When Huawei introduced the Mate 30 series in September, it did it without Google services. This is thanks to a trade war between the United States and China that landed the Shenzhen firm on the U.S. Department of Commerce's Entity List, meaning that U.S. companies are banned from doing business with Huawei. That means that it can't license Android from Google, Windows 10 from Microsoft, buy parts from Qualcomm or Intel, and so on.
In a somewhat unsurprising twist, Huawei told Austrian site Der Standard that even when this ban is lifted, it's not planning to go back to Google services. It's probably pretty obvious, but the reason is that the firm doesn't want to have to rely on U.S. technologies for fear of yet another ban. Instead, it wants to create a third smartphone ecosystem that stands next to iOS and Android.
Creating a third smartphone ecosystem is no small order, as many have tried. The most notable is Microsoft with Windows Phone, but there have been various other smaller contenders. The one thing that Huawei has in its corner is that its OS is still Android, albeit the open-source version of Android that doesn't have Google services. Still, it maintains compatibility with many apps.
According to Der Standard, Huawei Mobile Services has about 4,000 developers working on it, and the Chinese firm will spend three billion dollars on its development this year alone. On top of that, it will spend a billion dollars on marketing HMS outside of China, meaning that the company is most certainly still planning on going global. Apparently, Huawei has already replicated 24 out of 60 Google services.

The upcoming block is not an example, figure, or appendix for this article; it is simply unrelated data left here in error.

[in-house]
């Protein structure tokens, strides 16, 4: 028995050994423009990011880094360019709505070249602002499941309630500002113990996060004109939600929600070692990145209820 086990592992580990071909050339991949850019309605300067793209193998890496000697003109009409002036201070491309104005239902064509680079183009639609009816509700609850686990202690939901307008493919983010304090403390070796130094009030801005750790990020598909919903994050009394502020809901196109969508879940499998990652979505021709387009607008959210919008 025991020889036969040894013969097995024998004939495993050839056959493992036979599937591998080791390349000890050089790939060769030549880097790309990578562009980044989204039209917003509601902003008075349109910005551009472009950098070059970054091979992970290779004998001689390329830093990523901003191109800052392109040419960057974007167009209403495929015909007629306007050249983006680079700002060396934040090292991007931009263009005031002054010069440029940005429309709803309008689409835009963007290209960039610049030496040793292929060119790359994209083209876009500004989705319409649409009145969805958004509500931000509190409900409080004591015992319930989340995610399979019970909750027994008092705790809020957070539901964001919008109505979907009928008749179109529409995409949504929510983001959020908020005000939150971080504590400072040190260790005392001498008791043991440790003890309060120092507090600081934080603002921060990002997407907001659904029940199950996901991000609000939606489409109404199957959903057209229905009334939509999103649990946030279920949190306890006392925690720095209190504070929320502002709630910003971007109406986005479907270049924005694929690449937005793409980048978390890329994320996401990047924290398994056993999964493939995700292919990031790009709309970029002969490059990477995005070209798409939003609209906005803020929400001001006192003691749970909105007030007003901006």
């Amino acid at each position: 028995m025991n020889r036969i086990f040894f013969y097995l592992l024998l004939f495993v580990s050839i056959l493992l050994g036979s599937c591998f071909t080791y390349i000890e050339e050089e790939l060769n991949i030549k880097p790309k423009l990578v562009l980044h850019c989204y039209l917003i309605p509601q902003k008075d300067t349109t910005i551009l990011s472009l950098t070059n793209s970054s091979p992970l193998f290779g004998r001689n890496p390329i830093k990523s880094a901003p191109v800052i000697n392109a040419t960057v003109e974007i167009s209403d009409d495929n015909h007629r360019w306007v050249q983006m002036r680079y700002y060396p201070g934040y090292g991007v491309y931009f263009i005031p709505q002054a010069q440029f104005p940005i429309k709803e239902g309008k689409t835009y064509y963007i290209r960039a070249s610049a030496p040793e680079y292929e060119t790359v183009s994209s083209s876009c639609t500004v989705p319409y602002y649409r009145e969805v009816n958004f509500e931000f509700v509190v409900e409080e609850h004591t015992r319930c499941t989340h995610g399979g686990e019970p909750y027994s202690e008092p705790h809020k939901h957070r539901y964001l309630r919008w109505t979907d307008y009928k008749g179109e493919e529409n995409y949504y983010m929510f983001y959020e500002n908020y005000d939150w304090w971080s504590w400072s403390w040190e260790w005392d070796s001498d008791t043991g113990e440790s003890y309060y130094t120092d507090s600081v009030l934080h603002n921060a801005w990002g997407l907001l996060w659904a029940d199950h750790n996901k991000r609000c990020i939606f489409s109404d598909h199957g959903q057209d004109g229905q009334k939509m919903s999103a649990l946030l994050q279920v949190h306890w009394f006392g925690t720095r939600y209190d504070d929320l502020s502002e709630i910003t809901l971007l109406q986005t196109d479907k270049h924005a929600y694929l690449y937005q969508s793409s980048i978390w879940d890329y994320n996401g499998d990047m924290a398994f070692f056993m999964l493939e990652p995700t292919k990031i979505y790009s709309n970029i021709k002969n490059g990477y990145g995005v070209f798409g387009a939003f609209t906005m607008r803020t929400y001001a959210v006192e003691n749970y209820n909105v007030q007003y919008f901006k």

Huawei has a long road ahead of itself here, and it knows that. Its own app store is lacking a lot of popular U.S. apps, apps that are banned by the Chinese government. These include things like Facebook, Twitter, Instagram, and WhatsApp. Apparently, the Chinese company might set up a European company to make it easier to do business.
Update: Huawei has issued a statement to Neowin saying, "An open Android ecosystem is still our first choice, but if we are not able to continue to use it, we have the ability to develop our own."